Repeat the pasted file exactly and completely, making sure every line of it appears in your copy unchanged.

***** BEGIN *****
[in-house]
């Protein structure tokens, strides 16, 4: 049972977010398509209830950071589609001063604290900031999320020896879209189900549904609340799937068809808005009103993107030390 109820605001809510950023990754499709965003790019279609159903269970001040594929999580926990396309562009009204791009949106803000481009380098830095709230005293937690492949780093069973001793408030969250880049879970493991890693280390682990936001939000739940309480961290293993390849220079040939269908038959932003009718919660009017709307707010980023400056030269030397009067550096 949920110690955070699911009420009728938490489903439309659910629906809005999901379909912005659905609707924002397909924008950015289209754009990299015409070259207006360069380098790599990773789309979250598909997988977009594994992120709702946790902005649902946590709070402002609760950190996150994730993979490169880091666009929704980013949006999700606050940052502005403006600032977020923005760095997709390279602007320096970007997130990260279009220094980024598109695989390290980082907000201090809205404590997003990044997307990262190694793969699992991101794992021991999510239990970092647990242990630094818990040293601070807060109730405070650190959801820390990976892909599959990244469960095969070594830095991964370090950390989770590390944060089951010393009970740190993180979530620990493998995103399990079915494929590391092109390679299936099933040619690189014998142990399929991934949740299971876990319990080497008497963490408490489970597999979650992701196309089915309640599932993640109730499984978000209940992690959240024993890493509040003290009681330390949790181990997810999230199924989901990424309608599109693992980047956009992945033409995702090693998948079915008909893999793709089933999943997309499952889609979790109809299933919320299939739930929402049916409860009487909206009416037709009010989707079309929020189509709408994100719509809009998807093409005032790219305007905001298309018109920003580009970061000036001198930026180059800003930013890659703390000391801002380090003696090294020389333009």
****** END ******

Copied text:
[in-house]
């Protein structure tokens, strides 16, 4: 049972977010398509209830950071589609001063604290900031999320020896879209189900549904609340799937068809808005009103993107030390 109820605001809510950023990754499709965003790019279609159903269970001040594929999580926990396309562009009204791009949106803000481009380098830095709230005293937690492949780093069973001793408030969250880049879970493991890693280390682990936001939000739940309480961290293993390849220079040939269908038959932003009718919660009017709307707010980023400056030269030397009067550096 949920110690955070699911009420009728938490489903439309659910629906809005999901379909912005659905609707924002397909924008950015289209754009990299015409070259207006360069380098790599990773789309979250598909997988977009594994992120709702946790902005649902946590709070402002609760950190996150994730993979490169880091666009929704980013949006999700606050940052502005403006600032977020923005760095997709390279602007320096970007997130990260279009220094980024598109695989390290980082907000201090809205404590997003990044997307990262190694793969699992991101794992021991999510239990970092647990242990630094818990040293601070807060109730405070650190959801820390990976892909599959990244469960095969070594830095991964370090950390989770590390944060089951010393009970740190993180979530620990493998995103399990079915494929590391092109390679299936099933040619690189014998142990399929991934949740299971876990319990080497008497963490408490489970597999979650992701196309089915309640599932993640109730499984978000209940992690959240024993890493509040003290009681330390949790181990997810999230199924989901990424309608599109693992980047956009992945033409995702090693998948079915008909893999793709089933999943997309499952889609979790109809299933919320299939739930929402049916409860009487909206009416037709009010989707079309929020189509709408994100719509809009998807093409005032790219305007905001298309018109920003580009970061000036001198930026180059800003930013890659703390000391801002380090003696090294020389333009």